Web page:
WATER… the most important thing in our life after AIR.
Did you think about living without water?
Human can survive about five weeks without food but no longer than five days without water.
We made every effort to access water in the shortest way. Turn on your faucet, voila … that most important thing for your survival flows as long, and as much as you want it. As simple as that, that often makes us forgetting the WATER CRISIS the world is facing today and ignoring the real cost we have to pay beyond the water bill.
THE WORLD’S STOCK OF FRESHWATER.
70% of the Earth’s surface is covered by water BUT only 2.5% of the Earth’s total water is freshwater (the rest, 97.5% is saltwater).
Hence from the 1.4 billion km3 water we totally have, only 35 million km3 is consumable for human. Two third of this freshwater is frozen in ice caps and glaciers. The rest one third is stored as ground water that accounts for 10.7 million km3, freshwater lakes and swamp hold about 0.1 million km3 and rivers, the most accessible form of freshwater, account for only 0.002 million km3 or about less than 0.01% of the total fresh water.
Making only 0.7% of total global water resources available for consumption, that actually drive us to water scarcity.
We have to share this tiny amount of consumable water with other living species and plants on Earth. We also use this freshwater to grow our food (87% of this consumable water is allocated for agricultural purposes).
You might be surprise to learn how much water we need to make our daily food, that no wonders this will be the main cause that send us to water crisis.
Ex: one slice of bread and one slice of cheese need 90 litres water.
while 1 kg of beef requires a huge amount of water 15,500 litres.
The effects of global warming have also accelerate the water crisis. The increasing temperature could melt the ice caps which is our storage of freshwater. The raising seawater can also contaminate the ground freshwater. The hotter temperature has triggered long drought in some countries, drying up the water sources and this water shortage has even led to famine, deaths and war.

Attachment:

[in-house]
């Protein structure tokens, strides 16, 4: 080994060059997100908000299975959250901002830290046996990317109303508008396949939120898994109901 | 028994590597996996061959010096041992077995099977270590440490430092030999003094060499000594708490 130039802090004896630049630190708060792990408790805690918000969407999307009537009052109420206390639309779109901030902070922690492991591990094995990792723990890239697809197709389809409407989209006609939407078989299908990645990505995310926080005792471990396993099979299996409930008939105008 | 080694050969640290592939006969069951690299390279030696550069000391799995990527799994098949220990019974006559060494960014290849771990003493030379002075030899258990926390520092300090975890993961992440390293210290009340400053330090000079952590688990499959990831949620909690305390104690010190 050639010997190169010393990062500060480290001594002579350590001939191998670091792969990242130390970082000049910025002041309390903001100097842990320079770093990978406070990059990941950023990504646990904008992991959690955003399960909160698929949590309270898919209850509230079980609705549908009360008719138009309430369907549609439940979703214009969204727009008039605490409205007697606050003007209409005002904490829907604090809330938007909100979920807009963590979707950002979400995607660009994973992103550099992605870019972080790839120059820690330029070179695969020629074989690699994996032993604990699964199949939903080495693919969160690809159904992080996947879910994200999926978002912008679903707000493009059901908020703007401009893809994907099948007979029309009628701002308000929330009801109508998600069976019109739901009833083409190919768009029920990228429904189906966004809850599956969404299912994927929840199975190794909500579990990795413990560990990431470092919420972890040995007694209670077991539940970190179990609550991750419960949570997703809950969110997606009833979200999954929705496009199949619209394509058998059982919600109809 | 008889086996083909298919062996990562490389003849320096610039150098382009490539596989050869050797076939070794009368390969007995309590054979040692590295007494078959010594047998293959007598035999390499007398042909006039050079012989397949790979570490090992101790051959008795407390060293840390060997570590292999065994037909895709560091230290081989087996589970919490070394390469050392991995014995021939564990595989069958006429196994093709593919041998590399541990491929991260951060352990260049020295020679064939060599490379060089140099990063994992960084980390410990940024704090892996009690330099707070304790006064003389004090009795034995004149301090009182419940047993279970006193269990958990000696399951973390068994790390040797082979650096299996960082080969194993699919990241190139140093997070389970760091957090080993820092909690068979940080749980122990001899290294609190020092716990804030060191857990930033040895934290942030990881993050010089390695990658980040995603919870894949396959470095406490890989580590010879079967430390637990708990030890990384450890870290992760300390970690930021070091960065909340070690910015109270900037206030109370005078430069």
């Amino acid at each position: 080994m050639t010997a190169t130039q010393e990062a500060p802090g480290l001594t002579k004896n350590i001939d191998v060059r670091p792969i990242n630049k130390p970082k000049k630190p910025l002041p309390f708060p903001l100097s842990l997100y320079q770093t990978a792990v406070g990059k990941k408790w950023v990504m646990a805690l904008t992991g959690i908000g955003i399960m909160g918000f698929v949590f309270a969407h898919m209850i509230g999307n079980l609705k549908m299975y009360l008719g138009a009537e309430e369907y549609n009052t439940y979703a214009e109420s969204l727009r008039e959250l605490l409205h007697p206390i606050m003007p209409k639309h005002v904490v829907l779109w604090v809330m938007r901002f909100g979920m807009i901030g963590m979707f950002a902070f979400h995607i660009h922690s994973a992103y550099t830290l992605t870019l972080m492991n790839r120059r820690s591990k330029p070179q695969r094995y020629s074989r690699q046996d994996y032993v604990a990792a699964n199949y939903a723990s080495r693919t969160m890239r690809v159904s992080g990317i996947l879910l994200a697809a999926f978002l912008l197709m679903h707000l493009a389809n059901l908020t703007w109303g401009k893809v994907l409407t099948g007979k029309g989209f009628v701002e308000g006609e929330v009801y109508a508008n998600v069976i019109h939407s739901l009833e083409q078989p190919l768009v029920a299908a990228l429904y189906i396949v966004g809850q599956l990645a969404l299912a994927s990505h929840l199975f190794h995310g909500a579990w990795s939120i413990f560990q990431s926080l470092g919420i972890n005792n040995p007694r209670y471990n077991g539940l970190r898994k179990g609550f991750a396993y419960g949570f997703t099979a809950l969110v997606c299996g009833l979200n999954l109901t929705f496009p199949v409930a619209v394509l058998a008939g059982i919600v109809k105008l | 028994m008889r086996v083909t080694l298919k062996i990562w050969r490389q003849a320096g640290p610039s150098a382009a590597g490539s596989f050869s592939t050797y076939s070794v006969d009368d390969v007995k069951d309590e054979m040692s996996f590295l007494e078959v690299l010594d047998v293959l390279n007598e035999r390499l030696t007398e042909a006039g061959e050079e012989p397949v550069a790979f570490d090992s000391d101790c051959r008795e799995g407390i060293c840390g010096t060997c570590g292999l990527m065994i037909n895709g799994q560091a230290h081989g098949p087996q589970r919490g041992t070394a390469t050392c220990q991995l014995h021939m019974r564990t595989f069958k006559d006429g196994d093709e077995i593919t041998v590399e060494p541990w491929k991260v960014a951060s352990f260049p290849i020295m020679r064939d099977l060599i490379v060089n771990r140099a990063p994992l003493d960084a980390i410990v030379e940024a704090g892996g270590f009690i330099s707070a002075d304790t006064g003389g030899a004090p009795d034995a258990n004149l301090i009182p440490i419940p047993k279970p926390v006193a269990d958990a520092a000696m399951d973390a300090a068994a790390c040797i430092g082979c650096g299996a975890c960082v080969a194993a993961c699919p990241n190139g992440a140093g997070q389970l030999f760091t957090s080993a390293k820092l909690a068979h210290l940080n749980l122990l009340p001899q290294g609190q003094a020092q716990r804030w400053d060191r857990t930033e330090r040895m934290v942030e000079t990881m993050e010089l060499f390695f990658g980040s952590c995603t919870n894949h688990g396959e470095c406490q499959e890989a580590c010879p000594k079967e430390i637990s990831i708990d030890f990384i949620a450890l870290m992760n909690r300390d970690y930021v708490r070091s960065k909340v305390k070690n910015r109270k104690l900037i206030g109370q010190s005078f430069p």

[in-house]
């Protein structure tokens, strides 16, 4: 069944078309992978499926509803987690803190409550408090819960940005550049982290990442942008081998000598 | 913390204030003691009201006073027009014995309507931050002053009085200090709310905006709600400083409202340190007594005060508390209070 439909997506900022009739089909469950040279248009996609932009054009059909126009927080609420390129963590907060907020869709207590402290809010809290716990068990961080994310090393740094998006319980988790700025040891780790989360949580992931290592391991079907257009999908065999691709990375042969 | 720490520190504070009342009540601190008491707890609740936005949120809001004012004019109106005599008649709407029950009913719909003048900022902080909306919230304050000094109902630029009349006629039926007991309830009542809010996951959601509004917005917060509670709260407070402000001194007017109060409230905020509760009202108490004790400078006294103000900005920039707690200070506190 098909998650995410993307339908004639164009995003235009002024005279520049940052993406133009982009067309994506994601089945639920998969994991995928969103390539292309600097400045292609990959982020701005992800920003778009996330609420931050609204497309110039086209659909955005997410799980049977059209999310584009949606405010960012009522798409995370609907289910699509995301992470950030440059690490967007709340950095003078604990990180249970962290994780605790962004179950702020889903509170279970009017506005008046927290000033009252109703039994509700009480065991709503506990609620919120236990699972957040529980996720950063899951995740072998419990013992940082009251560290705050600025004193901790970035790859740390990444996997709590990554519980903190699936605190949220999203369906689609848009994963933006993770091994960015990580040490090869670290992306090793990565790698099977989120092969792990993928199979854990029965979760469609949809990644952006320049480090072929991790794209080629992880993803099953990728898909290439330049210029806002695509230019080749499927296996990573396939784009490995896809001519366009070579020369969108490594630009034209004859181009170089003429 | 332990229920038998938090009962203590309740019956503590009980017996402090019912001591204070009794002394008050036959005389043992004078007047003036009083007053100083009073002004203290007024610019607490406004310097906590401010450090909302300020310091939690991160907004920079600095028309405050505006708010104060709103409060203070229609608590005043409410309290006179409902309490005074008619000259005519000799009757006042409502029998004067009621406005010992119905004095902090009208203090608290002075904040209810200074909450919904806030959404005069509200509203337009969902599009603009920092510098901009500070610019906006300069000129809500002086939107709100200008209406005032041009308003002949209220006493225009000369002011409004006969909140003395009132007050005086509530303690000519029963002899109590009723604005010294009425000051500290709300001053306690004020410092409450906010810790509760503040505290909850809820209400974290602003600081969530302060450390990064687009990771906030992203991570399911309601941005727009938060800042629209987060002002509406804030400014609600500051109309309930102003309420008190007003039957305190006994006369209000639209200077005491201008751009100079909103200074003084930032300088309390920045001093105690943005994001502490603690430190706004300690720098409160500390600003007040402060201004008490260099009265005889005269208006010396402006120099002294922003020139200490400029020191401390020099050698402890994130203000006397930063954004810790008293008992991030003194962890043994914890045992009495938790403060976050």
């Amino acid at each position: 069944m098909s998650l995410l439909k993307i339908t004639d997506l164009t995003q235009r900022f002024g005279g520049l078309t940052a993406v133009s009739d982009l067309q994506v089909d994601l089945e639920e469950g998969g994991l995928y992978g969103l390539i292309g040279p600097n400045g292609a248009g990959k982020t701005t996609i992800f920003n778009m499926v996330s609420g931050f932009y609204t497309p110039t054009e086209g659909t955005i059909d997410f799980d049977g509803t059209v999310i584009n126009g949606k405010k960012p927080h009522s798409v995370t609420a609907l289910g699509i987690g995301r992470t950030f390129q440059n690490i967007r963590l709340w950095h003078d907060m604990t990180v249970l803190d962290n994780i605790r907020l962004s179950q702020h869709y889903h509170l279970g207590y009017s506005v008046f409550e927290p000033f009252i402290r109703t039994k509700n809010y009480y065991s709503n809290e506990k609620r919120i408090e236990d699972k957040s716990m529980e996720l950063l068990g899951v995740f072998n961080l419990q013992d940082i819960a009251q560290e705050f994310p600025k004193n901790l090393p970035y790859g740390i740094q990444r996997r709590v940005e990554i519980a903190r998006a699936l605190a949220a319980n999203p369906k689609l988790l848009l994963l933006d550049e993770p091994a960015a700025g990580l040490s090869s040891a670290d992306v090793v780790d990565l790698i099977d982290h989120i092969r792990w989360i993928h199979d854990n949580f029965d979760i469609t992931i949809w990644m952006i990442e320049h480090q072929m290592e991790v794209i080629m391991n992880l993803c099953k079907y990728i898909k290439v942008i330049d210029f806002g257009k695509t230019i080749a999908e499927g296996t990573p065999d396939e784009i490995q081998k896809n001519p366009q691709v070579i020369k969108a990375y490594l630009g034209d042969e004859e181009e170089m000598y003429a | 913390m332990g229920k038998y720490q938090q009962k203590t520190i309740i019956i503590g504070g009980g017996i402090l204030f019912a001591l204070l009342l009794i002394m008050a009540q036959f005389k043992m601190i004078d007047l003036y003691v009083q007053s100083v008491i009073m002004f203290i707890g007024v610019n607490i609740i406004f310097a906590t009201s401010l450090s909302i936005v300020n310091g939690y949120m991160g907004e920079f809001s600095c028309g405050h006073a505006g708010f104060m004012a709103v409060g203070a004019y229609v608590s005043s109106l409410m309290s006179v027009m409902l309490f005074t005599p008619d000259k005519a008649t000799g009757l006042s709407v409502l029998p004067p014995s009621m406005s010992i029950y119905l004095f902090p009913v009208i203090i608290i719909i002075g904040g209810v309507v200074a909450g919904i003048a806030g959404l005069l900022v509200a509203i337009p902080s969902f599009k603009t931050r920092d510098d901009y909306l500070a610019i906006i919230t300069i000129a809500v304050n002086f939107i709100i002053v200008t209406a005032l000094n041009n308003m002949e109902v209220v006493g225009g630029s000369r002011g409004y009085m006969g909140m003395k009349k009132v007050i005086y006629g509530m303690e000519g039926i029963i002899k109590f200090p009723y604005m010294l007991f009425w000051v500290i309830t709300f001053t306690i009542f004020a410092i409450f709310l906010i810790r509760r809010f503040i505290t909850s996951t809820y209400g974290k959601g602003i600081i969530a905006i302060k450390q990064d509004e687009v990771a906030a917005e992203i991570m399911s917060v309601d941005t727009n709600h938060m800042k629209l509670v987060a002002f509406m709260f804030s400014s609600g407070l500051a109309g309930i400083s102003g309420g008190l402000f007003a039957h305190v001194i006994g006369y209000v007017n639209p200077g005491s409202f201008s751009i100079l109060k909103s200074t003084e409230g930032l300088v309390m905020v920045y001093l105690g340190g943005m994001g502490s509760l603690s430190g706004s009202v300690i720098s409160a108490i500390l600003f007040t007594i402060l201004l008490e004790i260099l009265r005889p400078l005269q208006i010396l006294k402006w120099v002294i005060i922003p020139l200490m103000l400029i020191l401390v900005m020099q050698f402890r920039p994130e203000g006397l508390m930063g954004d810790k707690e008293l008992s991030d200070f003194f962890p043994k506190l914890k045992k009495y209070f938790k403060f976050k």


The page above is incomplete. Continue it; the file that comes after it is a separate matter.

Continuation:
Poor water management in many developing countries also worsen the water scarcity. In those countries, millions of women and children are even already walked hours a day collecting water from distant, often polluted sources.
884 million people on Earth lack access to safe water supplies, approximately one in eight people.
WHAT WE CAN DO.
Sending water from its source to your water tap requires a lot of energy to process the extraction, importing water in some states, conveyance, storage and treatment, distribution, on-site pumping, heating or cooling etc… Water scarcity is predicted to be worsen and this will require more energy to manage.
If you are the lucky one who can merrily access clean, healthy, potable freshwater from your home, think of trying to avoid the water crisis become widen in the future. In the next article we will show you and give you tips to save our precious water at home in the garden and also by buying eco-friendly appliances.
-An Australian taking a five-minute shower uses more water than the typical person living in a developing country slum uses in a whole day.
-By cutting down your water consumption, you are also cutting down the CO2 tossed to the atmosphere.